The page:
The IDEX Online Polished Diamond Index declined slightly in November, with all round items in the 0.5-carat to 5.0-carat range down on the month. While smaller round diamonds, between 0.5 carats and 3.0 carats, were down moderately, larger stones of 4 and 5 carats dropped more sharply.
The IDEX Online Polished Diamond Index averaged 132.1 in November, declining by 0.5 percent compared to October.
A look at the wider picture shows that the index is approximately at the level it saw 18 months ago in mid-2012.
Although prices tried to put in an increase several times during 2013, they quickly ran into resistance at a level of around 134 as is clearly seen.
With the holiday season already under way, manufacturers will be further disappointed after a year of largely flat prices to see a further decline in prices. That is particularly, the case in the so-called bread-and-butter goods of rounds up to 2-3 carats.
As the below graph shows, prices drifted but in a very narrow range during November, and ended the month just about where they were at the start of the month.
A comparison of prices in November from the October performance shows that while the prices of all rounds were down, there was a pronounced decline in the prices of 4 and 5-carat diamonds.
While smaller diamonds of 0.5 carats to 3 carats declined by 0.2 percent to 1.3 percent, larger stones showed much steeper falls as can be seen in this graph.
The decline in larger sizes is possibly explained by the fact that with the holiday season kicking in more strongly, buyers are looking for diamonds that can fit the majority of consumers’ pocketbooks, and that inevitably means smaller diamonds. The number of end-buyers looking for larger diamonds set in jewelry costing several tens of thousands of dollars is clearly lower during the Christmas sales period.
Taking a longer term view, however, and looking at the year-on-year price changes, a different picture emerges. There was a rise in prices on the year in November for the first time in 2013.
Can manufacturers expect to see prices remain largely stable in the last month of 2013? The answer would appear to be that it is indeed likely to be the case. Prices, overall, have seen a degree of volatility, but have for the most part traded within a relatively narrow set of parameters.
Although De Beers reduced prices overall by some 3-5 percent at its last Sight for 2013 – and its first in Botswana – in November, those reductions were generally agreed by Sightholders to be relatively insignificant. A change in assortments enabled De Beers to present the change as a price decline, but the mining giant’s clients remained largely unhappy with the prices albeit being cognizant of the fact that their complaints are falling on deaf ears.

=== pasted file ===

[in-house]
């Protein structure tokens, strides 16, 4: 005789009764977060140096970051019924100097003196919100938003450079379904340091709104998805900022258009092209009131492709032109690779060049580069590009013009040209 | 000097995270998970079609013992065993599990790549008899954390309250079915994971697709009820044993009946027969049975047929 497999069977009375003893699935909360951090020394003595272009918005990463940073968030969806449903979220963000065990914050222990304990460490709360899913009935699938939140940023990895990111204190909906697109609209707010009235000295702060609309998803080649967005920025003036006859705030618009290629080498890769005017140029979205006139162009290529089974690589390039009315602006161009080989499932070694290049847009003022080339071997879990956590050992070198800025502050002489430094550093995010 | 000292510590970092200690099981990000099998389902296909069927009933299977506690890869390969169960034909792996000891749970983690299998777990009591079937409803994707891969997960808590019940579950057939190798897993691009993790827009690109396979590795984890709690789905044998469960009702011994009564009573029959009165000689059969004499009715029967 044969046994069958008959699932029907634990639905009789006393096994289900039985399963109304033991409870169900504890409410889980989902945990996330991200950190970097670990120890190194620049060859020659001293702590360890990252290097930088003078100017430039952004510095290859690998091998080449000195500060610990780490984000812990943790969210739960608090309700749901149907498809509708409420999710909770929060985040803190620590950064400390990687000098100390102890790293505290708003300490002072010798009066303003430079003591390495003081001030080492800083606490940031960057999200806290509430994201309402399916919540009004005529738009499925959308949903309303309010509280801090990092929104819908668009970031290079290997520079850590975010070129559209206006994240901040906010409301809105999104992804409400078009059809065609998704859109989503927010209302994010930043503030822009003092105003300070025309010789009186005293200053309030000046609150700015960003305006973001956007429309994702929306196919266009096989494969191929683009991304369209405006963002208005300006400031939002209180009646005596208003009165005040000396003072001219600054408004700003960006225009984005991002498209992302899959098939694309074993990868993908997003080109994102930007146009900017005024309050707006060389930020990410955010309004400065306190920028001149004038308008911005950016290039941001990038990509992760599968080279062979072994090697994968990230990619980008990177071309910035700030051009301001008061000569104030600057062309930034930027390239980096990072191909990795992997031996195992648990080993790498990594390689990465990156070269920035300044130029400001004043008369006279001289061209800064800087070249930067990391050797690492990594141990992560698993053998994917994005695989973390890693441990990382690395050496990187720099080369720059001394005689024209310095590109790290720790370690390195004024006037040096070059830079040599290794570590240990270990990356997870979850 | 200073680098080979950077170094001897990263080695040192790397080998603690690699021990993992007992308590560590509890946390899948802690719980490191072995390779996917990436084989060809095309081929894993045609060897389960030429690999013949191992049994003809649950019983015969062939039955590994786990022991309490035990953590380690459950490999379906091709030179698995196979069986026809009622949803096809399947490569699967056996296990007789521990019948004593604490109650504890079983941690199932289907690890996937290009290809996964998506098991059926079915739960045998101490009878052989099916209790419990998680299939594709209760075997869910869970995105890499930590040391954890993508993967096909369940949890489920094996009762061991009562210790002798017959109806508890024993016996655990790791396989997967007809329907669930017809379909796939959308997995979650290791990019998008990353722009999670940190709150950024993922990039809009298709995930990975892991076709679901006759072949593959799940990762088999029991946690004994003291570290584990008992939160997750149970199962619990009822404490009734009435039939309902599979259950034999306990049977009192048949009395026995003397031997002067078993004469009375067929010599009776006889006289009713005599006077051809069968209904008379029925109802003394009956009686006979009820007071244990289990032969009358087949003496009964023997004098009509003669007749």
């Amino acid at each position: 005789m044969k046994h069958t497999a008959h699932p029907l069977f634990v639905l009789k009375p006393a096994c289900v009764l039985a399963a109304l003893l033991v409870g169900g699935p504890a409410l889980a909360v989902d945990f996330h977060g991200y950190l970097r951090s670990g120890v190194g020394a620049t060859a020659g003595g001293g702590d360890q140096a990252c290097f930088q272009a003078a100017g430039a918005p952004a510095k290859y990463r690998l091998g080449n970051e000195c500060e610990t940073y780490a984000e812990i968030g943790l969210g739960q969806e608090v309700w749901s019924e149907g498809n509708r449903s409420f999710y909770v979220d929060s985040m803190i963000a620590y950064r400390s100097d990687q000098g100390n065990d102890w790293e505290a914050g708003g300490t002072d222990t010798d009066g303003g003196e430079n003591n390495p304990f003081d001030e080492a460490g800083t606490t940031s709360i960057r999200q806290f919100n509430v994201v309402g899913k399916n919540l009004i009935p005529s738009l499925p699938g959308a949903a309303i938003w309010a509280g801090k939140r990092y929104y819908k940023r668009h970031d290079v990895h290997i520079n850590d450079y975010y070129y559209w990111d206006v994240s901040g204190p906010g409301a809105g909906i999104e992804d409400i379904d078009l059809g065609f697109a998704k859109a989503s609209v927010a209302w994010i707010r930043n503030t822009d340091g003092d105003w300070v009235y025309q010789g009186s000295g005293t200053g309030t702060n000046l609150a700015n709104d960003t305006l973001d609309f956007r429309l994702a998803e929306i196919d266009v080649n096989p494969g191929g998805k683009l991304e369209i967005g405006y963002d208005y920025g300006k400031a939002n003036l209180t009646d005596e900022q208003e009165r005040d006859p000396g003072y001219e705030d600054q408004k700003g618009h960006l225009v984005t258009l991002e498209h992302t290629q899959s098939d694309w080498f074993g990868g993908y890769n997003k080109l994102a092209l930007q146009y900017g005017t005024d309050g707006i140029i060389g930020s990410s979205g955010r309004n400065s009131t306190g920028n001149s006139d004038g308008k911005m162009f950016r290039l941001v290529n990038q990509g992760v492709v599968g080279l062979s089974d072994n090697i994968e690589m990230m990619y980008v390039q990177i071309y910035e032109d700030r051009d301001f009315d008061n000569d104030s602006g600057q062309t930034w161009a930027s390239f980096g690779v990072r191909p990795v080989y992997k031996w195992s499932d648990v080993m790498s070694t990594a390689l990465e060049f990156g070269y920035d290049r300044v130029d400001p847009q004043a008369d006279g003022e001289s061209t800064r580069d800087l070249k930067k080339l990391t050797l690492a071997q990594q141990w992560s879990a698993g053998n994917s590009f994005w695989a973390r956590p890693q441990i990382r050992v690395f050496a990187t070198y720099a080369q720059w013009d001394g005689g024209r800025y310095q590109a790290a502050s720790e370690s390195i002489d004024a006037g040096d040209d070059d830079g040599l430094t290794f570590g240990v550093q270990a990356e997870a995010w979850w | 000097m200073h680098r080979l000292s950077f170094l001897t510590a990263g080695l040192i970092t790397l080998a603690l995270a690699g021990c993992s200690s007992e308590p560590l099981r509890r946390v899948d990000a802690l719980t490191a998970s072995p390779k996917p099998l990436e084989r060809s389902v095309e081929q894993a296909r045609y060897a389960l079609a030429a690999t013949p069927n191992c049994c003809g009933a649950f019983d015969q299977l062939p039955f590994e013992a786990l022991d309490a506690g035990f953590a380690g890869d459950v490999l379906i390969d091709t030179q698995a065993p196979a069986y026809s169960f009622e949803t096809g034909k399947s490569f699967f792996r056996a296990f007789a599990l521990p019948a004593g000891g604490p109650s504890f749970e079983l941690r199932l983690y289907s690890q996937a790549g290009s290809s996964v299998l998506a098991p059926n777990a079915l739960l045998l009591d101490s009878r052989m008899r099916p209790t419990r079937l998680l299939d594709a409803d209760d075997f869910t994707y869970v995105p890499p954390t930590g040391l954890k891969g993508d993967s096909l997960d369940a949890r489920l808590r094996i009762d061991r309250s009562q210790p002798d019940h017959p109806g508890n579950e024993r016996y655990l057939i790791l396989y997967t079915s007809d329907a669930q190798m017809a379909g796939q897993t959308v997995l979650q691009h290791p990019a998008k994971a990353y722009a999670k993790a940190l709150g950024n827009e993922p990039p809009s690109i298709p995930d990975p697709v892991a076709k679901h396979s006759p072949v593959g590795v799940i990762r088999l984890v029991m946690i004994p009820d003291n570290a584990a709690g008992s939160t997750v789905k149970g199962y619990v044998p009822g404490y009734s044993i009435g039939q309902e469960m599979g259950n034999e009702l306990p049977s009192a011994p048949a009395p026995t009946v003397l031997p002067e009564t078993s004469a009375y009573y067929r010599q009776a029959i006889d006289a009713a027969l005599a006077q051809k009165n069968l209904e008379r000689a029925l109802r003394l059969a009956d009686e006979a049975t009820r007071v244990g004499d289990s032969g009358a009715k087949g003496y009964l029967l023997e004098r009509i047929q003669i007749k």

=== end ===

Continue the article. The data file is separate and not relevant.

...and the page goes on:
The graphs clearly show a market struggling to find an obvious direction. Prices have tried to head higher but they are constrained by a range of factors.
In the United States, jewelry retailers and others have enjoyed a strong year. Rising stock markets and housing prices are bringing a degree of confidence back to consumers.
However, early indications that sales over the Thanksgiving weekend were about 3 percent lower than the figure for 2012 will come as a disappointment to retailers. They may, in any case, have only themselves to blame as they reduced prices as early as late November as they sought out consumers who may have sensed panic in the air and decided to hold off on purchase in the belief that reductions will increase as the season progresses.
Nonetheless, the National Retail federation remains hopeful for a 3.9-percent rise in sales during the holiday season. High-end jeweler Tiffany & Co provided reasonably strong guidance looking forward. Meanwhile, Wal-Mart, whose sales provide a strong indication of the spending patterns of lower and middle income America, was not so upbeat, commenting that uncertainty persists, particularly where employment is concerned.
The Indian diamond trade continues to be held back by a mixture of a weak currency against the U.S. dollar, meaning rough diamonds are even more expensive. A double-digit fall in the worth of the rupee is creating huge problems and is not likely to be resolved until after the country’s general elections.
Meanwhile, as far as the Chinese market is concerned, there is a growing school of belief – or at least hope – that the slowdown of recent months has reached a plateau. As a result, the market will be looking to the Chinese New Year that begins on January 31 for a resumption of higher sales.